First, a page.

Which memory for 1333 FSB and 1333 CPU?

Hi all,
I have been building my own PCs for a while now but I'll admit to being novice about several things. In particular I am not clear on matching memory speed with the motherboard and cpu. I am not interested in overclocking, so this should be pretty simple (I hope) for one of you gurus to answer :D

I am going to use the Intel Core 2 Quad Q9300 Yorkfield 2.5GHz CPU which can run at 1333 MHz and for motherboard GIGABYTE GA-P35-DS4 which also runs at 1333Mhz FSB. This board can take DDR2 1066/800/667 memory.

If I have read correctly, it's better to use DDR2 667 (instead of DDR2 1066) because the math somehow works out to equal 1333. I really don't quite get how that works but in any case, I really just want to know what memory I should use when the CPU and MB are running at 1333 Mhz ;)

Any help? Thanks!
30 answers Last reply
More about which memory 1333 1333
  1. Lot's of readers of this post but no answers? I'm shocked! :) Surely somebody has some advice.
    ..... please? :)
  2. you got it right! ddr2 667 mem (remember it's dual channel) is equal to a proc with 1333FSB. so buying ddr2 667 mem will put you 1:1 ratio with 1333FSB without having to overclock!
  3. thanks for the feedback. Just out of curiosity, what would happen if I used DDR2 1066? How would that affect things? I had somebody tell me I would still be better off with DDR2 1066
  4. also what is better used is in the eye of the beholder! for instance: i have the e6550 1333FSB proc with ddr2 800 mem. to bring it 1:1 i only overclocked the proc from 333 clock (in the bios) to 400 thus riasing my FSB to 1600 from 1333.
  5. I've been to afraid to ever try overclocking anything ;)
  6. well the base freq is 333MHz, but since Intel 'quadpumps' it for the CPU it becomes 1333MHz. That 333 also means you'll need DDR2-667 (or faster) to run with 1:1 ratio, dual data rate memory (DDR) in dualchannel mode so basically 333*2*2 and you'll get a match.

    But DDR2-800 is so dirt cheap nowadays, it's better to get that instead. You can likely tighten the latency timings a bit with the 800 as well when running it at 667.
    Running the memory faster than the 1:1 ratio yields only small improvments and usually isn't worth it, ie buying DDR2-1066 which costs a lot more isn't usefull

    edit: wow 5 replies when I was writing mine, lol I'm so slow :/
  7. ganthetb said:
    thanks for the feedback. Just out of curiosity, what would happen if I used DDR2 1066? How would that affect things? I had somebody tell me I would still be better off with DDR2 1066



    no dought 1066 mem is fast! but check your mobo as some mid-range boards (like mine if you check my system config) will only take a max of 2gigs of the stuff and not 4 or 8 gigs, but thats if you're on vista 64bit.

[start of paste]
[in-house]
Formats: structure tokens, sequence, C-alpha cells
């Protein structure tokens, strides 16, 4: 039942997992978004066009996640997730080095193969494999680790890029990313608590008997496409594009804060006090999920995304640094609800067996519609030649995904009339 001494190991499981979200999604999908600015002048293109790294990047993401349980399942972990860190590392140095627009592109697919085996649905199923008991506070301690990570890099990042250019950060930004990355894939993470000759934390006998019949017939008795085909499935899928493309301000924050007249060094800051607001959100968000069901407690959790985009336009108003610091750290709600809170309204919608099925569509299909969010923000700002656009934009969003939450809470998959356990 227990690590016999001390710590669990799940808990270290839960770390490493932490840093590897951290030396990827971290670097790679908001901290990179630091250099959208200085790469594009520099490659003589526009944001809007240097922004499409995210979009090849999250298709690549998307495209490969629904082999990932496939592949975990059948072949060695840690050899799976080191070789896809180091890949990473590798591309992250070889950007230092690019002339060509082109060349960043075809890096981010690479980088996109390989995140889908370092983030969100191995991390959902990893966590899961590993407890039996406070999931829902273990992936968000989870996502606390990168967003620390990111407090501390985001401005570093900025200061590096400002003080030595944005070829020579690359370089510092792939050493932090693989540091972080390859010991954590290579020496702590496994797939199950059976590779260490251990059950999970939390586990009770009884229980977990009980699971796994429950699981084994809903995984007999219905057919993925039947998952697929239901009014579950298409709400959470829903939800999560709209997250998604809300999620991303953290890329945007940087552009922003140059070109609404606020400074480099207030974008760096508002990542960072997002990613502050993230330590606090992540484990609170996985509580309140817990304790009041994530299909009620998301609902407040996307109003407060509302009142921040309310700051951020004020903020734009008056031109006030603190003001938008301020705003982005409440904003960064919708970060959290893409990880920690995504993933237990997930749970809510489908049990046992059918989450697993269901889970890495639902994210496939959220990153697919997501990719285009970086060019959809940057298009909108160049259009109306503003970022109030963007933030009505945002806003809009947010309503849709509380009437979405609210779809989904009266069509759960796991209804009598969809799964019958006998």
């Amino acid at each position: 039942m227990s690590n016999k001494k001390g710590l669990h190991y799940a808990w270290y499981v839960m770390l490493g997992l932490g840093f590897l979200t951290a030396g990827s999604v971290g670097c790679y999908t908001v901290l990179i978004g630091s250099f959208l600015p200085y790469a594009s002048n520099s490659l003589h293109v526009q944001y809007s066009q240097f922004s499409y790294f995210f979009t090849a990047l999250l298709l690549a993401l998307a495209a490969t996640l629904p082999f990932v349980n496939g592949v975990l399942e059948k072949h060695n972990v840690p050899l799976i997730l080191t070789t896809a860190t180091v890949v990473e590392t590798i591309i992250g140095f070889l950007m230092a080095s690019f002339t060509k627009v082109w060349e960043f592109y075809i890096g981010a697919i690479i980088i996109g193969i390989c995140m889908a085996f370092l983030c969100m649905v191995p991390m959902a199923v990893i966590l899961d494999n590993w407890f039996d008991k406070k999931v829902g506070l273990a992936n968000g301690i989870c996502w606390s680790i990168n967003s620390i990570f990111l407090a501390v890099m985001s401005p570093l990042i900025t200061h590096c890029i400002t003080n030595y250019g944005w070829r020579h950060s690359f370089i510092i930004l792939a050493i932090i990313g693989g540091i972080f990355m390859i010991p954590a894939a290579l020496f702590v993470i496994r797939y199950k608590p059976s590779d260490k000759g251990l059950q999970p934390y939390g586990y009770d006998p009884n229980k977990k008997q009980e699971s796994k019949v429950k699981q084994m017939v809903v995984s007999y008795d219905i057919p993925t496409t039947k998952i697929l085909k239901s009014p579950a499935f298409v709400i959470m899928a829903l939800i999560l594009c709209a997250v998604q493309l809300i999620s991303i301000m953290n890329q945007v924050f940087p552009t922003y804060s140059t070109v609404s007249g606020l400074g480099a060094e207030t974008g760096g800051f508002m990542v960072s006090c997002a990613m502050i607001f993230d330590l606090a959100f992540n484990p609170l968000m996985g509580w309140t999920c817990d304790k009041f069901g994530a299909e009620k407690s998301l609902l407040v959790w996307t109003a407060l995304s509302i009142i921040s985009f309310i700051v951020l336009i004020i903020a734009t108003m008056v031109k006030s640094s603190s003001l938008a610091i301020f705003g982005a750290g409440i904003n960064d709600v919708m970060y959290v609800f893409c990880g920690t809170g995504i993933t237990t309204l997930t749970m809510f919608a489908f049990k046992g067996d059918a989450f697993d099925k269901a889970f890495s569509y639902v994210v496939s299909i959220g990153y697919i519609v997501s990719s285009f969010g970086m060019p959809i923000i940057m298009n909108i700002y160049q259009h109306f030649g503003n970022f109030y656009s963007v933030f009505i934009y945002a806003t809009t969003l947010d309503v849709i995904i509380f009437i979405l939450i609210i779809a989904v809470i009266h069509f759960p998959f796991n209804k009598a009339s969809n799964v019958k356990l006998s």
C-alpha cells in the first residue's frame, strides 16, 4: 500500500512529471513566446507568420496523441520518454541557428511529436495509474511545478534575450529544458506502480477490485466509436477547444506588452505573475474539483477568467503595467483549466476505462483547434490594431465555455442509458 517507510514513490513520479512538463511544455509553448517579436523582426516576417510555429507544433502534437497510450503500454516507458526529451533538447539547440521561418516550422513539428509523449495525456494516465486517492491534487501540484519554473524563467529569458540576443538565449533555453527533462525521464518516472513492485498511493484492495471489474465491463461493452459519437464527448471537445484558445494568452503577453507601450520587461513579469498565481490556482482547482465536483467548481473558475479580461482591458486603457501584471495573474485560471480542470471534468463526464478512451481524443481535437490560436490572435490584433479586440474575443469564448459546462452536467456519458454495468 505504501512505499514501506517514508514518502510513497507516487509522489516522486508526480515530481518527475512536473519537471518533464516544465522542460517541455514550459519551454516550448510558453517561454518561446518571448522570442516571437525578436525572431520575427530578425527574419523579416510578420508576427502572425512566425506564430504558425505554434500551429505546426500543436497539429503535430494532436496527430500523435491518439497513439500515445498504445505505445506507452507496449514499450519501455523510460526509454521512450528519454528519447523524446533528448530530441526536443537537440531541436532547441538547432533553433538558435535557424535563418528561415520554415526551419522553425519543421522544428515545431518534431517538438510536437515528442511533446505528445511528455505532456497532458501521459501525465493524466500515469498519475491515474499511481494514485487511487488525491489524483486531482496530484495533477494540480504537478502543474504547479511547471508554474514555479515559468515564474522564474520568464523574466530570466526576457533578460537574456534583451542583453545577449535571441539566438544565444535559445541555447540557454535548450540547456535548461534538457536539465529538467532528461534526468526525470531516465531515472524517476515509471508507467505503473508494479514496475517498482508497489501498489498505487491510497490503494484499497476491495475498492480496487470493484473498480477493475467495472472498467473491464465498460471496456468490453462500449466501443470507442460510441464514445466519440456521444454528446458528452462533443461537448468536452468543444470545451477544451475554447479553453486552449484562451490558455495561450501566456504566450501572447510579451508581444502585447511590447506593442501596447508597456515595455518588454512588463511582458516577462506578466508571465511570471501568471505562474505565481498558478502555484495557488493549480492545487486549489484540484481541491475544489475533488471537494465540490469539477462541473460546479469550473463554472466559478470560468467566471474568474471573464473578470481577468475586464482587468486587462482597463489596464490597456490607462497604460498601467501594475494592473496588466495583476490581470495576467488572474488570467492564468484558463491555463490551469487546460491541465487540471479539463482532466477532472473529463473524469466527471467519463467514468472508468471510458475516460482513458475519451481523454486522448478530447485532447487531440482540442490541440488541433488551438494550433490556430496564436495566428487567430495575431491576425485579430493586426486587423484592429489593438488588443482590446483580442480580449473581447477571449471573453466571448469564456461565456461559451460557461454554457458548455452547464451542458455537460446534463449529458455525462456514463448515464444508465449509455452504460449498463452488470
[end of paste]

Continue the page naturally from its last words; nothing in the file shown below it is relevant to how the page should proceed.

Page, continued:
but in all honesty with the pricing of ddr2 800 you can't beat that price per performance ratio!
  8. Hmmm...so if I used DDR2 1066 (my MB supports it up to 8 gigs) would there be any negative impact on the overall performance of the system? Somebody else told me if I used 1066 that my FSB and CPU would scale back to 1066 instead of 1333. That didnt sound right
  9. ganthetb said:
    I've been to afraid to ever try overclocking anything ;)
    those new CPUs are so easy to overclock moderately, just increase the FSB to 400, and very likely it will run just fine at stock voltage. you'll also get a nice match with the DDR2-800 :)
  10. ganthetb said:
    Hmmm...so if I used DDR2 1066 (my MB supports it up to 8 gigs) would there be any negative impact on the overall performance of the system? Somebody else told me if I used 1066 that my FSB and CPU would scale back to 1066 instead of 1333. That didnt sound right

    thats BS, you'll get slightly increased performance with faster running memory
  11. @ kari indeed, my Q6600 is running @ 3,2 ghz 400x 8 multiplier. at 1,32V = core voltage. stable. Just a tad warm. But hey, an aftermarket cooler and your all set.

    + you get a very nice performance boost.
  12. Thanks Kari,
    OK to sum it up for the remedial (that would be me), I should just get DDR2 1066 memory. That will give me slightly better performance than DDR2 667?
  13. dude trust us on this one! go with ddr2 800 (and get 8 gigs of the stuff) and you will be plenty happy. pending on the brand 8gigs will run ya well under $200.

    trust me! you will be happy. and especially vista 64bit!
  14. radium69 said:
    @ kari indeed, my Q6600 is running @ 3,2 ghz 400x 8 multiplier. at 1,32V = core voltage. stable. Just a tad warm. But hey, an aftermarket cooler and your all set.

    + you get a very nice performance boost.
    yeah, I'm running e6550 @ 3,15GHz, 450*7, 1,375V set in bios but cpu-z measures only 1,28V under load
  15. well I would rather get the DDR2-800 cause it's that much cheaper
  16. Kari said:
    those new CPUs are so easy to overclock moderately, just increase the FSB to 400, and very likely it will run just fine at stock voltage. you'll also get a nice match with the DDR2-800 :)


    So I would get DDR2 800, I would adjust the FSB to 400 (I assume that's up from 333). Do I have to adjust something to the CPU as well? I've never attempted any sort of OC before :)
  17. ganthetb said:
    So I would get DDR2 800, I would adjust the FSB to 400 (I assume that's up from 333). Do I have to adjust something to the CPU as well? I've never attempted any sort of OC before :)
    all those adjustments are done in BIOS, but basically thats all you need to do. You'll better actually set the CPU voltage at some specific value (like 1,3V edit: ooops sorry that voltage is for older 65nm CPUs, those new 45nm need a lot less)) rather than leaving it on AUTO cause that will likely use unnecessary high voltages if left on its own... but read the stickyes on the overclocking section